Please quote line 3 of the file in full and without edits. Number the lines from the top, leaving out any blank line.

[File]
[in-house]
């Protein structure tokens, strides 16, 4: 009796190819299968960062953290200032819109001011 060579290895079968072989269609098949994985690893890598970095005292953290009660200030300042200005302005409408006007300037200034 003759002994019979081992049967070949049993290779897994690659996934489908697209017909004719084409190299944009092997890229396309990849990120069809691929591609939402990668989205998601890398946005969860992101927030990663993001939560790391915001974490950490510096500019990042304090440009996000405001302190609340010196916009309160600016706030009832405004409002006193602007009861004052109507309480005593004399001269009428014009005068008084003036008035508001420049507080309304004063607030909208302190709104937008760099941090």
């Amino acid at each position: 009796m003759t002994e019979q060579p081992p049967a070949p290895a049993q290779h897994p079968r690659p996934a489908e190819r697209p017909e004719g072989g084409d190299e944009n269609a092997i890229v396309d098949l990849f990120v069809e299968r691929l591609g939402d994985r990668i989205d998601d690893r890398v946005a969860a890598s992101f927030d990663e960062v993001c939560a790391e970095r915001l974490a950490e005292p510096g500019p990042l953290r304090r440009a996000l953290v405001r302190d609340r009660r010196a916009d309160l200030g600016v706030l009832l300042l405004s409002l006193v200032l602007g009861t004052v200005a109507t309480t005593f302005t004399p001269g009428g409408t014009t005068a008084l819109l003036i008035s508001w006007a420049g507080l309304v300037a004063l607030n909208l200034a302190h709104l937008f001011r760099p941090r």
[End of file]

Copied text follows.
């Amino acid at each position: 009796m003759t002994e019979q060579p081992p049967a070949p290895a049993q290779h897994p079968r690659p996934a489908e190819r697209p017909e004719g072989g084409d190299e944009n269609a092997i890229v396309d098949l990849f990120v069809e299968r691929l591609g939402d994985r990668i989205d998601d690893r890398v946005a969860a890598s992101f927030d990663e960062v993001c939560a790391e970095r915001l974490a950490e005292p510096g500019p990042l953290r304090r440009a996000l953290v405001r302190d609340r009660r010196a916009d309160l200030g600016v706030l009832l300042l405004s409002l006193v200032l602007g009861t004052v200005a109507t309480t005593f302005t004399p001269g009428g409408t014009t005068a008084l819109l003036i008035s508001w006007a420049g507080l309304v300037a004063l607030n909208l200034a302190h709104l937008f001011r760099p941090r």